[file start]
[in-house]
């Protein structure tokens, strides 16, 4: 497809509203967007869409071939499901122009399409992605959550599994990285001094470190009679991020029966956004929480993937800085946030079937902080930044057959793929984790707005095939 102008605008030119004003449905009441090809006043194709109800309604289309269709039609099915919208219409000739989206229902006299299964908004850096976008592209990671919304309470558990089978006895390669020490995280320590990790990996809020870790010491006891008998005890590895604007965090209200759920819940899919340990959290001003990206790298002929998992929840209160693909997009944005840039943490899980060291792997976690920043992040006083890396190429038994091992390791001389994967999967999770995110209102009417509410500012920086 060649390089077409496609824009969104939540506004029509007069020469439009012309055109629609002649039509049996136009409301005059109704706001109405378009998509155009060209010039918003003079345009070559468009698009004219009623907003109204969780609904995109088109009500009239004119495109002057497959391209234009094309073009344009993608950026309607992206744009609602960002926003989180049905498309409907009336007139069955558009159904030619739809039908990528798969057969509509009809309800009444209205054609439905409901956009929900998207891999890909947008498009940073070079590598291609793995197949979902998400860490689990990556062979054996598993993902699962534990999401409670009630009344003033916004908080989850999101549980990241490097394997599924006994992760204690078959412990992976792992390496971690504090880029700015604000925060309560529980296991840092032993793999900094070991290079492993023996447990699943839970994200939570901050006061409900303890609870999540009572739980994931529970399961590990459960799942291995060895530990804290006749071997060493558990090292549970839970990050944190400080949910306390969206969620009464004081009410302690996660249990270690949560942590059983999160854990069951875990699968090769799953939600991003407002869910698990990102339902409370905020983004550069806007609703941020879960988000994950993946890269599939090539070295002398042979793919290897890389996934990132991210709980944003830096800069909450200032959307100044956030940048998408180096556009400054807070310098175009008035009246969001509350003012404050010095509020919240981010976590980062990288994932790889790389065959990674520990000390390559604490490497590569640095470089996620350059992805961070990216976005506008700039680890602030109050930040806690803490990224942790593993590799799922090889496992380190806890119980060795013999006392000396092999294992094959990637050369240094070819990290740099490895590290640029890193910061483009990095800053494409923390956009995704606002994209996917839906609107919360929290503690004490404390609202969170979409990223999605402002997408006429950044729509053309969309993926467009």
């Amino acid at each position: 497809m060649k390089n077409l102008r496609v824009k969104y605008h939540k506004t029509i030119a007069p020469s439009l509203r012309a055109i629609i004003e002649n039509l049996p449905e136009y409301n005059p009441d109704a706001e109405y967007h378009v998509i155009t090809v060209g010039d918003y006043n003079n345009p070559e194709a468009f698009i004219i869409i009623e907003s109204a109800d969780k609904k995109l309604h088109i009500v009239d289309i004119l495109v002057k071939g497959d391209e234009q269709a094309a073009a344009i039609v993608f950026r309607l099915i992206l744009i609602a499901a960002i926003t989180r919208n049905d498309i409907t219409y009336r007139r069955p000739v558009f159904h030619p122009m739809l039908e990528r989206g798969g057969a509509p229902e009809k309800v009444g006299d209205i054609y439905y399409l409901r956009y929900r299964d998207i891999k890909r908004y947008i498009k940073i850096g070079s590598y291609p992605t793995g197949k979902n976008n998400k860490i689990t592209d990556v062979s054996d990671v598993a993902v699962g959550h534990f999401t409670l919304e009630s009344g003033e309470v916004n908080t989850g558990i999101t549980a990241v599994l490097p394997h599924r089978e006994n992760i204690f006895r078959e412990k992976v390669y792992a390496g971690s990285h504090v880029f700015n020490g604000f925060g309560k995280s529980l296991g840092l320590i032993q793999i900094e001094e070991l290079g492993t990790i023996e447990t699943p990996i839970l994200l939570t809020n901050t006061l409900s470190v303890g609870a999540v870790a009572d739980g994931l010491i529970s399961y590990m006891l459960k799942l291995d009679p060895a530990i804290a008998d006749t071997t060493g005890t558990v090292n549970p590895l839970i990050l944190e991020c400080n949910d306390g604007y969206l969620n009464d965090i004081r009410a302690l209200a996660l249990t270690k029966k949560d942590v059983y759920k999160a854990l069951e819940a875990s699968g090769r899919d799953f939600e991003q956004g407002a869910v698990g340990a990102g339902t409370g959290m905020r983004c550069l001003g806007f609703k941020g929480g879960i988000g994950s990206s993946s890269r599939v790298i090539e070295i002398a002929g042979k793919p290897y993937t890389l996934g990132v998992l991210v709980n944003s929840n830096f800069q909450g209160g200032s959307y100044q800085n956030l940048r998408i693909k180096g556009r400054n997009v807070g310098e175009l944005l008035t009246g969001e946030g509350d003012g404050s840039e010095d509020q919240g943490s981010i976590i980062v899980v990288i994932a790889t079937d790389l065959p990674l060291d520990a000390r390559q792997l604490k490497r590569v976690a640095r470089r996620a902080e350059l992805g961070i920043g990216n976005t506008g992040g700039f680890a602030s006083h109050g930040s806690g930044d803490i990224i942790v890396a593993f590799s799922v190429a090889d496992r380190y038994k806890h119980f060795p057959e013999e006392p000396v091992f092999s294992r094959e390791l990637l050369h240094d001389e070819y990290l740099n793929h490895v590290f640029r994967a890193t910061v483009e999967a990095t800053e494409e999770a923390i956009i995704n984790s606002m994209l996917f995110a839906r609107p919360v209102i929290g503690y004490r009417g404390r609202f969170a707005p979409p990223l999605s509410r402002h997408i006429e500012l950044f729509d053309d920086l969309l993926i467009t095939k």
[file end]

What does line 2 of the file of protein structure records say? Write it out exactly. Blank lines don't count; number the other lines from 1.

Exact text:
């Protein structure tokens, strides 16, 4: 497809509203967007869409071939499901122009399409992605959550599994990285001094470190009679991020029966956004929480993937800085946030079937902080930044057959793929984790707005095939 102008605008030119004003449905009441090809006043194709109800309604289309269709039609099915919208219409000739989206229902006299299964908004850096976008592209990671919304309470558990089978006895390669020490995280320590990790990996809020870790010491006891008998005890590895604007965090209200759920819940899919340990959290001003990206790298002929998992929840209160693909997009944005840039943490899980060291792997976690920043992040006083890396190429038994091992390791001389994967999967999770995110209102009417509410500012920086 060649390089077409496609824009969104939540506004029509007069020469439009012309055109629609002649039509049996136009409301005059109704706001109405378009998509155009060209010039918003003079345009070559468009698009004219009623907003109204969780609904995109088109009500009239004119495109002057497959391209234009094309073009344009993608950026309607992206744009609602960002926003989180049905498309409907009336007139069955558009159904030619739809039908990528798969057969509509009809309800009444209205054609439905409901956009929900998207891999890909947008498009940073070079590598291609793995197949979902998400860490689990990556062979054996598993993902699962534990999401409670009630009344003033916004908080989850999101549980990241490097394997599924006994992760204690078959412990992976792992390496971690504090880029700015604000925060309560529980296991840092032993793999900094070991290079492993023996447990699943839970994200939570901050006061409900303890609870999540009572739980994931529970399961590990459960799942291995060895530990804290006749071997060493558990090292549970839970990050944190400080949910306390969206969620009464004081009410302690996660249990270690949560942590059983999160854990069951875990699968090769799953939600991003407002869910698990990102339902409370905020983004550069806007609703941020879960988000994950993946890269599939090539070295002398042979793919290897890389996934990132991210709980944003830096800069909450200032959307100044956030940048998408180096556009400054807070310098175009008035009246969001509350003012404050010095509020919240981010976590980062990288994932790889790389065959990674520990000390390559604490490497590569640095470089996620350059992805961070990216976005506008700039680890602030109050930040806690803490990224942790593993590799799922090889496992380190806890119980060795013999006392000396092999294992094959990637050369240094070819990290740099490895590290640029890193910061483009990095800053494409923390956009995704606002994209996917839906609107919360929290503690004490404390609202969170979409990223999605402002997408006429950044729509053309969309993926467009």